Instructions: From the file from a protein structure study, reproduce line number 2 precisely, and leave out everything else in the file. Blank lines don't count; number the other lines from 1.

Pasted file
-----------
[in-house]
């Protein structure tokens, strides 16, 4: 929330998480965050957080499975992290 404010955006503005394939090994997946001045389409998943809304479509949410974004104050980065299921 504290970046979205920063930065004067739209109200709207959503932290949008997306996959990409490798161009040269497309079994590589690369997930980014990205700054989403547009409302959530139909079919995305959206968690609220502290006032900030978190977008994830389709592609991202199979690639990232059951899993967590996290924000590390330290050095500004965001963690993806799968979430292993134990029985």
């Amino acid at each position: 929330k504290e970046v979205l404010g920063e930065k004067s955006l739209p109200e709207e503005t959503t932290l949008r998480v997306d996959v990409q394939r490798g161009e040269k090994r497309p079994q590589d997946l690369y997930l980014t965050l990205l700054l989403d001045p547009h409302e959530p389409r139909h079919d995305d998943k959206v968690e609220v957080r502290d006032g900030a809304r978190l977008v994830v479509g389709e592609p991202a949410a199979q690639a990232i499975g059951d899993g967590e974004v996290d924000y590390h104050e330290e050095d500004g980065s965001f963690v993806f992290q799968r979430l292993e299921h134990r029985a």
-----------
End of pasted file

């Protein structure tokens, strides 16, 4: 929330998480965050957080499975992290 404010955006503005394939090994997946001045389409998943809304479509949410974004104050980065299921 504290970046979205920063930065004067739209109200709207959503932290949008997306996959990409490798161009040269497309079994590589690369997930980014990205700054989403547009409302959530139909079919995305959206968690609220502290006032900030978190977008994830389709592609991202199979690639990232059951899993967590996290924000590390330290050095500004965001963690993806799968979430292993134990029985």